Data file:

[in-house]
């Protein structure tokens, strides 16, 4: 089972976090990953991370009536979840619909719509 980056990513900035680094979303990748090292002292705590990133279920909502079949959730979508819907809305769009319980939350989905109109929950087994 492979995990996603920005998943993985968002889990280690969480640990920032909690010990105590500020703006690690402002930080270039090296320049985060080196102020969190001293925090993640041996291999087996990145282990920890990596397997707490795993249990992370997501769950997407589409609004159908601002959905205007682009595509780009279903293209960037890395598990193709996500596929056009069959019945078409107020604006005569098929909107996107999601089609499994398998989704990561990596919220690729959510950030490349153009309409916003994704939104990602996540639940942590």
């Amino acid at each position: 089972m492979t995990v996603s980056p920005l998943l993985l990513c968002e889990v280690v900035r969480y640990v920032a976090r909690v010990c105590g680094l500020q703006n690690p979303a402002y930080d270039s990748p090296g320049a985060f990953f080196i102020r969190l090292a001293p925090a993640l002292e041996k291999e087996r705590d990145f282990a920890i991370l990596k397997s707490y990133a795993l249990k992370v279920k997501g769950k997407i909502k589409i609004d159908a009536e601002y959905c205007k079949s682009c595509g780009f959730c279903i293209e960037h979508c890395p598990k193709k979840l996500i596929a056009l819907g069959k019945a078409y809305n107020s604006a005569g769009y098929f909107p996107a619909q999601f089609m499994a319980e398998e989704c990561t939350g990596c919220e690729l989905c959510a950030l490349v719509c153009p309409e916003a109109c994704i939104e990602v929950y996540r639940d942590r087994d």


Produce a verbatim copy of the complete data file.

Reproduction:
[in-house]
């Protein structure tokens, strides 16, 4: 089972976090990953991370009536979840619909719509 980056990513900035680094979303990748090292002292705590990133279920909502079949959730979508819907809305769009319980939350989905109109929950087994 492979995990996603920005998943993985968002889990280690969480640990920032909690010990105590500020703006690690402002930080270039090296320049985060080196102020969190001293925090993640041996291999087996990145282990920890990596397997707490795993249990992370997501769950997407589409609004159908601002959905205007682009595509780009279903293209960037890395598990193709996500596929056009069959019945078409107020604006005569098929909107996107999601089609499994398998989704990561990596919220690729959510950030490349153009309409916003994704939104990602996540639940942590």
């Amino acid at each position: 089972m492979t995990v996603s980056p920005l998943l993985l990513c968002e889990v280690v900035r969480y640990v920032a976090r909690v010990c105590g680094l500020q703006n690690p979303a402002y930080d270039s990748p090296g320049a985060f990953f080196i102020r969190l090292a001293p925090a993640l002292e041996k291999e087996r705590d990145f282990a920890i991370l990596k397997s707490y990133a795993l249990k992370v279920k997501g769950k997407i909502k589409i609004d159908a009536e601002y959905c205007k079949s682009c595509g780009f959730c279903i293209e960037h979508c890395p598990k193709k979840l996500i596929a056009l819907g069959k019945a078409y809305n107020s604006a005569g769009y098929f909107p996107a619909q999601f089609m499994a319980e398998e989704c990561t939350g990596c919220e690729l989905c959510a950030l490349v719509c153009p309409e916003a109109c994704i939104e990602v929950y996540r639940d942590r087994d």